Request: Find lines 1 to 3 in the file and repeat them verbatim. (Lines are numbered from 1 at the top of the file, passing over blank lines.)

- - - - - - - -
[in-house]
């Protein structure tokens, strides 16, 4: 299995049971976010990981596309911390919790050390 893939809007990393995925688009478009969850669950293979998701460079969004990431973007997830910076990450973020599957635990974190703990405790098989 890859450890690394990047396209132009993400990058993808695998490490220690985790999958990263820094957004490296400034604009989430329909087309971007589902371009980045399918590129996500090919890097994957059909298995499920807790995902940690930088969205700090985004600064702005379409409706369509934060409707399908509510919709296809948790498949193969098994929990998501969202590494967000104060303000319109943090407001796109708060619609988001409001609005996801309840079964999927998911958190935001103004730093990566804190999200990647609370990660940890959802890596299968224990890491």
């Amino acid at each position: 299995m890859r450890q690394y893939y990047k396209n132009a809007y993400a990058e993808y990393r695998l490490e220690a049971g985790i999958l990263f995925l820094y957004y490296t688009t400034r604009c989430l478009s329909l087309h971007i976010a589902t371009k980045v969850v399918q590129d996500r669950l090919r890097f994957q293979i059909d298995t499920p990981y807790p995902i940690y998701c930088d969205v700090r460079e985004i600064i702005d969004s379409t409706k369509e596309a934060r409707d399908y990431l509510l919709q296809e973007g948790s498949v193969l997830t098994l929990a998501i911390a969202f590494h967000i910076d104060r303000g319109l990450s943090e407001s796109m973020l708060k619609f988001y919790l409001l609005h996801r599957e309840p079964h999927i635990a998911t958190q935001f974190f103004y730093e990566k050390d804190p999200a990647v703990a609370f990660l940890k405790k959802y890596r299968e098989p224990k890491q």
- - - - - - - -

[in-house]
């Protein structure tokens, strides 16, 4: 299995049971976010990981596309911390919790050390 893939809007990393995925688009478009969850669950293979998701460079969004990431973007997830910076990450973020599957635990974190703990405790098989 890859450890690394990047396209132009993400990058993808695998490490220690985790999958990263820094957004490296400034604009989430329909087309971007589902371009980045399918590129996500090919890097994957059909298995499920807790995902940690930088969205700090985004600064702005379409409706369509934060409707399908509510919709296809948790498949193969098994929990998501969202590494967000104060303000319109943090407001796109708060619609988001409001609005996801309840079964999927998911958190935001103004730093990566804190999200990647609370990660940890959802890596299968224990890491």
């Amino acid at each position: 299995m890859r450890q690394y893939y990047k396209n132009a809007y993400a990058e993808y990393r695998l490490e220690a049971g985790i999958l990263f995925l820094y957004y490296t688009t400034r604009c989430l478009s329909l087309h971007i976010a589902t371009k980045v969850v399918q590129d996500r669950l090919r890097f994957q293979i059909d298995t499920p990981y807790p995902i940690y998701c930088d969205v700090r460079e985004i600064i702005d969004s379409t409706k369509e596309a934060r409707d399908y990431l509510l919709q296809e973007g948790s498949v193969l997830t098994l929990a998501i911390a969202f590494h967000i910076d104060r303000g319109l990450s943090e407001s796109m973020l708060k619609f988001y919790l409001l609005h996801r599957e309840p079964h999927i635990a998911t958190q935001f974190f103004y730093e990566k050390d804190p999200a990647v703990a609370f990660l940890k405790k959802y890596r299968e098989p224990k890491q």